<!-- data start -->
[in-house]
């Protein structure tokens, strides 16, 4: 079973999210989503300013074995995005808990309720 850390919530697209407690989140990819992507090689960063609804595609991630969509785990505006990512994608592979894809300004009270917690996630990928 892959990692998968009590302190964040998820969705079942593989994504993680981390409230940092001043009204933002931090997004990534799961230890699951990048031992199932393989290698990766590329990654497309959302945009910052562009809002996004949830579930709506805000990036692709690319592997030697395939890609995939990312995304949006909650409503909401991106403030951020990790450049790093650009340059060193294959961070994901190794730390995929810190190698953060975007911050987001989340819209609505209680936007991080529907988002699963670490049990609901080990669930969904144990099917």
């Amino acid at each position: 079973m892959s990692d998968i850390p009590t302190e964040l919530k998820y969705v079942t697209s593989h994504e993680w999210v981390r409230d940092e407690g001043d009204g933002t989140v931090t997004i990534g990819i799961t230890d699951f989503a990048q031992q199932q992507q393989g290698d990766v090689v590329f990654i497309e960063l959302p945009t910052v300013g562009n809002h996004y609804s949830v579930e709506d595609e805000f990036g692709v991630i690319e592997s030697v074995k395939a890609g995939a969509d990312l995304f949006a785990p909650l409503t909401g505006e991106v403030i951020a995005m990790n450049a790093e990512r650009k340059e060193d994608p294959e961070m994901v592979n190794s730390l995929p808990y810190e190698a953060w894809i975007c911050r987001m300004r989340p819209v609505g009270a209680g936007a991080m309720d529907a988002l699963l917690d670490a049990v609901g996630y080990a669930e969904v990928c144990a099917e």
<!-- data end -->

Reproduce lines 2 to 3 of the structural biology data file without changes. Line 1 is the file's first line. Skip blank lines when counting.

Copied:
């Protein structure tokens, strides 16, 4: 079973999210989503300013074995995005808990309720 850390919530697209407690989140990819992507090689960063609804595609991630969509785990505006990512994608592979894809300004009270917690996630990928 892959990692998968009590302190964040998820969705079942593989994504993680981390409230940092001043009204933002931090997004990534799961230890699951990048031992199932393989290698990766590329990654497309959302945009910052562009809002996004949830579930709506805000990036692709690319592997030697395939890609995939990312995304949006909650409503909401991106403030951020990790450049790093650009340059060193294959961070994901190794730390995929810190190698953060975007911050987001989340819209609505209680936007991080529907988002699963670490049990609901080990669930969904144990099917």
């Amino acid at each position: 079973m892959s990692d998968i850390p009590t302190e964040l919530k998820y969705v079942t697209s593989h994504e993680w999210v981390r409230d940092e407690g001043d009204g933002t989140v931090t997004i990534g990819i799961t230890d699951f989503a990048q031992q199932q992507q393989g290698d990766v090689v590329f990654i497309e960063l959302p945009t910052v300013g562009n809002h996004y609804s949830v579930e709506d595609e805000f990036g692709v991630i690319e592997s030697v074995k395939a890609g995939a969509d990312l995304f949006a785990p909650l409503t909401g505006e991106v403030i951020a995005m990790n450049a790093e990512r650009k340059e060193d994608p294959e961070m994901v592979n190794s730390l995929p808990y810190e190698a953060w894809i975007c911050r987001m300004r989340p819209v609505g009270a209680g936007a991080m309720d529907a988002l699963l917690d670490a049990v609901g996630y080990a669930e969904v990928c144990a099917e």